Princess Beatrice has revealed she suffers from ‘imposter syndrome every day’ at a women in business event, in her first comments since Prince Andrew was sacked by the Queen.
The royal, 31, gave a speech while at the Women In Cable Telecommunications event in London on Tuesday, with attendees reporting that she said: ‘You have to find a way to be yourself, to be authentic’.
The comments are the first the royal has made since her father Prince Andrew, 59, was sacked by the Queen, 93, amid fall-out over his disastrous TV interview and friendship with paedophile Jeffrey Epstein.
Beatrice works as Vice President of Partnerships and Strategy for software firm Afiniti.
Princess Beatrice, 31, revealed she suffers from imposter syndrome while giving a speech at a women in business event in London on Tuesday
The comments were her first since her father Prince Andrew, 59, was sacked by the Queen amid fall-out over his disastrous Newsnight interview (pictured together in April)
Princess Beatrice attended the Christmas Event for Women in Cable Telecommunications on Tuesday.
The event was billed online as an ‘an end-of-year celebration’ to ‘celebrate a year of inspirational women’.
Guest speakers included Sarah Haran, founder and creative director of the luxury handbag retailer of the same name, as well as Amanda Thompson, CEO and Founder of the wine maker.
After the event, Amanda tweeted: ‘Interesting to hear Princess Beatrice has impostor syndrome like the rest of us tonight.’
Attendees at the event revealed Beatrice implored the audience ‘to be authentic’ and ‘find a way to be youself’
Rebecca Pike, who attended the event, shared a snippet of royal’s speech on Twitter, writing: ‘Kudos to Beatrice for her honest words’
Meanwhile another attendee Rebecca Pike, shared: ‘Kudos to Princess Beatrice for her honest words at an event this evening.’
She went on to post that the royal had said: ‘”You have to find a way to be yourself, to be authentic. I have impostor syndrome every day but it’s something we all have to overcome.”’
Impostor syndrome causes an individual to doubt their accomplishments and has a persistent internalized fear of being exposed as a ‘fraud’.
The comments are Beatrice’s first since her father was forced out of public life after lengthy discussions with his eldest brother the Prince of Wales and the Queen.
What is imposter syndrome?
Imposter Syndrome is a psychological pattern in which an individual doubts their accomplishments and has a persistent fear of being exposed as a “fraud”.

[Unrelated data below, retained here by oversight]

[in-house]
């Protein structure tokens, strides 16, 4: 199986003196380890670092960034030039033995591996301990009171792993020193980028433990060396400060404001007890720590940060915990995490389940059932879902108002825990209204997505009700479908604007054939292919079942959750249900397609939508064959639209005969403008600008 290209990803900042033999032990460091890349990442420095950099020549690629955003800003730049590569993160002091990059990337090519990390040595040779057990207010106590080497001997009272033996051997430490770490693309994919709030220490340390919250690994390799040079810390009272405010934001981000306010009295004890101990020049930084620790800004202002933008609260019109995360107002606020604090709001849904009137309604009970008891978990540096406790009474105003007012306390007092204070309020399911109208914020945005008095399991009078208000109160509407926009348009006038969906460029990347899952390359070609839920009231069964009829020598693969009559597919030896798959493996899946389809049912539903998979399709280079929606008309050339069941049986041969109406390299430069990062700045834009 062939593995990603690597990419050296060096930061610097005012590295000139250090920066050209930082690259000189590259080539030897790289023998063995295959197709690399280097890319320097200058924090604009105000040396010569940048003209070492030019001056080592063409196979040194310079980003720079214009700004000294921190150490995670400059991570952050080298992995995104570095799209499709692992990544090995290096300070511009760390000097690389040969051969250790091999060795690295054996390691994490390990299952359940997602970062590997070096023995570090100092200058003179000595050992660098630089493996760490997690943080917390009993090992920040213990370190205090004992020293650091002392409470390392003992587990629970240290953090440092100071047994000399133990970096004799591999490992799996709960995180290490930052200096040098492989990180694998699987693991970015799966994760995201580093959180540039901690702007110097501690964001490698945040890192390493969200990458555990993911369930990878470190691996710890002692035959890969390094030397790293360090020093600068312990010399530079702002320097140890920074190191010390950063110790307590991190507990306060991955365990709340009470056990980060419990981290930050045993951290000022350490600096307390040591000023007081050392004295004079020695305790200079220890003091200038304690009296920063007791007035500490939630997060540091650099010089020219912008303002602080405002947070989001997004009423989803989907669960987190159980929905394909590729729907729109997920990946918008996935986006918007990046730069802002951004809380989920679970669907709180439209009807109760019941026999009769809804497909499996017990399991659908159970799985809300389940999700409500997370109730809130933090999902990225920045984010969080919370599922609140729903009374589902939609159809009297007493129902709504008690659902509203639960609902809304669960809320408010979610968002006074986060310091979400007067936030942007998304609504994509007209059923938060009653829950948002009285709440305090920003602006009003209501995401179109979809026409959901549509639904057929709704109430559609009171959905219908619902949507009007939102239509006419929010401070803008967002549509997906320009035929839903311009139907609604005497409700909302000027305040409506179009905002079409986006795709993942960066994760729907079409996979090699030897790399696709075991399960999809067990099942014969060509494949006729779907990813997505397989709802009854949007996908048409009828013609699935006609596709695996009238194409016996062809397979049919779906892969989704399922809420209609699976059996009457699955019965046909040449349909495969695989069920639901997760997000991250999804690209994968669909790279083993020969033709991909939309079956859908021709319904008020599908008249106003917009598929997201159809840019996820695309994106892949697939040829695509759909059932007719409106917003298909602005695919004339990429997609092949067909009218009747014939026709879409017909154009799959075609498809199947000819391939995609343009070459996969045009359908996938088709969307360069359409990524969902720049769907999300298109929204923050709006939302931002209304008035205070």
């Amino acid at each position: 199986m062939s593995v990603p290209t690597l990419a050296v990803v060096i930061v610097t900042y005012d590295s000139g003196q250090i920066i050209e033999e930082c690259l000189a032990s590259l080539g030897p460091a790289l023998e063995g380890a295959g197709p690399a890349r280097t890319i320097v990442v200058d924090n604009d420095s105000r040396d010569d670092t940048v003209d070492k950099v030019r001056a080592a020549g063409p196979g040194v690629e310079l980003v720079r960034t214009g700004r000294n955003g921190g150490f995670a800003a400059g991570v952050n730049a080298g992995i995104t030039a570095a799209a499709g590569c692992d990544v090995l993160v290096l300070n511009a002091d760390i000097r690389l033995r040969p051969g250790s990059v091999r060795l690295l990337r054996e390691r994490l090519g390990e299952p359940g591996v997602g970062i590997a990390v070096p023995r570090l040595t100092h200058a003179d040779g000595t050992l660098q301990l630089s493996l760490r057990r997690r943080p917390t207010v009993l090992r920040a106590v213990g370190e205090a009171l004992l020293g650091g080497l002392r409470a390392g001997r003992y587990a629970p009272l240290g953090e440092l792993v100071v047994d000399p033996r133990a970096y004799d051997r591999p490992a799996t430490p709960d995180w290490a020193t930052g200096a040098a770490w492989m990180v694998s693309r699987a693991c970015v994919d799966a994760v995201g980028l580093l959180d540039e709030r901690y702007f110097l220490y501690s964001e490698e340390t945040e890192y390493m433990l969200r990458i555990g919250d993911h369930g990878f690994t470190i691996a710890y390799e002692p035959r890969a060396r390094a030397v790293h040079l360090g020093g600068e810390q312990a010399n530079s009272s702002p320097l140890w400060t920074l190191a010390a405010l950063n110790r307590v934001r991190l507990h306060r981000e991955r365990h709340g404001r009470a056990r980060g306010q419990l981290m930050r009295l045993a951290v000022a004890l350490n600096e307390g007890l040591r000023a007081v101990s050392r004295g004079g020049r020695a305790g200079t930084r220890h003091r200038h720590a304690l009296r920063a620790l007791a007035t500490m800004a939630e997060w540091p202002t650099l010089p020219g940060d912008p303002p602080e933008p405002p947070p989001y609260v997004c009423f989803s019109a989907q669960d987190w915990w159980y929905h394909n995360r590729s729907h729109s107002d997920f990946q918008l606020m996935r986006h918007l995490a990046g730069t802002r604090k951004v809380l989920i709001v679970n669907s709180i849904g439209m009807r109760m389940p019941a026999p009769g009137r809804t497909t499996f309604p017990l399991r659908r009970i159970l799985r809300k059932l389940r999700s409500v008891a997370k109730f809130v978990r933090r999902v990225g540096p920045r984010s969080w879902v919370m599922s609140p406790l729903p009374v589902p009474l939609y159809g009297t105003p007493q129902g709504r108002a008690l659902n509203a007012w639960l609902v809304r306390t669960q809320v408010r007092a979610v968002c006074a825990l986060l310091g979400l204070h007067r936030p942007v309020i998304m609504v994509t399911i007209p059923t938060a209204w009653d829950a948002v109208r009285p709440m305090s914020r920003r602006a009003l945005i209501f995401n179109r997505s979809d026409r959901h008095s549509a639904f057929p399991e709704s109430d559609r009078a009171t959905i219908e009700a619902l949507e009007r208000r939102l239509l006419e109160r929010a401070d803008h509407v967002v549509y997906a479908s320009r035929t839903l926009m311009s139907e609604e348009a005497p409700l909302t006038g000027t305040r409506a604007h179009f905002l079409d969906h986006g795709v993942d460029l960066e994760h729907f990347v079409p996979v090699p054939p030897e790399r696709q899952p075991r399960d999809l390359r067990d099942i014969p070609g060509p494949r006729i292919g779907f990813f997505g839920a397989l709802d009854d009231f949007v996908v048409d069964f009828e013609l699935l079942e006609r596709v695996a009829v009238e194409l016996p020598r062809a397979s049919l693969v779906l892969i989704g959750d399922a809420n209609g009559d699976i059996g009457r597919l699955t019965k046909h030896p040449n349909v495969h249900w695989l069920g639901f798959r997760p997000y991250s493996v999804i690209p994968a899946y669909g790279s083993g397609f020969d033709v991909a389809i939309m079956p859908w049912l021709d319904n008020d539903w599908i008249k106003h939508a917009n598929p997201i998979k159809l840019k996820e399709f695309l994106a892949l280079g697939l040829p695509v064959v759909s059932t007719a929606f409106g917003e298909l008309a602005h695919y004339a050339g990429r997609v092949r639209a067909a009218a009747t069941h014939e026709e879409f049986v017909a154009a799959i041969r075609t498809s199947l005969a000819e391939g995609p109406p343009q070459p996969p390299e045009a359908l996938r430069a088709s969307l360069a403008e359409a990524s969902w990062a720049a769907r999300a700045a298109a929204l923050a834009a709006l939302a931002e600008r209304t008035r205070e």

Despite external evidence of their competence, those experiencing this remain convinced that they are frauds, and do not deserve all they have achieved.
Individuals with impostorism incorrectly attribute their success to luck, or as a result of deceiving others into thinking they are more than they perceive themselves to be
In recent research, impostor phenomenon is studied as a reaction to particular events.
Research has shown that there is a relationship between impostor phenomenon and the following factors:
- Family expectations
- Overprotective parent(s) or legal guardian(s)
- Graduate-level coursework
- Racial identities
- Attribution style
- Low trait self-esteem
- Excessive self-monitoring, with an emphasis on self-worth
Sources revealed on Wednesday that Prince Charles ‘read the riot act’ to his brother in a dramatic showdown at Sandringham when he retired the Duke from his public duties last month.
Charles told his embattled brother there was ‘no way back into the family in the near future’ after the public outcry that followed his car crash BBC interview.
The Duke of York has effectively been retired by the royal family, aged 59, after announcing he would step down from public duties for the ‘foreseeable future’ in November.
It is believed Prince Andrew had long subsidised Beatrice’s and Princess Eugenie’s lifestyle, because their jobs may not pay enough to keep them in the manner to which they have become accustomed.
The news may mean their father’s calamity may have a financial impact on them, as well as being personally distressing.
The comments are the first the royal has made publically since her father Prince Andrew was sacked by the Queen and effectively retired from public duty
Beatrice is said to focus on ‘client development’ as part of her job, and her salary is unknown.
It is unprecedented for a senior royal to be asked to stand down in this way and illustrates how damaging Andrew’s BBC Newsnight interview was for himself, and the monarchy.
The 59-year-old prince and his team – led by private secretary Amanda Thirsk – knew speaking publicly about the Epstein scandal was a huge gamble.
But they felt backed into a corner following the sex offender’s suicide and repeated claims by Virginia Roberts that she was ‘trafficked’ by her abuser to have sex with the Queen’s son on three occasions, the first when she was just 17.
Prince Andrew is believed to have long subsidized Princess Beatrice’s lifestyle, and it is unknown what impact his retirement may have on the royal
Mrs Thirsk and her team hoped that by choosing such a formidable interviewer as Emily Maitlis the general public would be convinced of his innocence and honesty.
Instead, millions of viewers were left astonished by Andrew’s attempt to explain his relationship with Epstein.
The Duke told Maitlis in his appearance that he did not have sex with Virginia Roberts.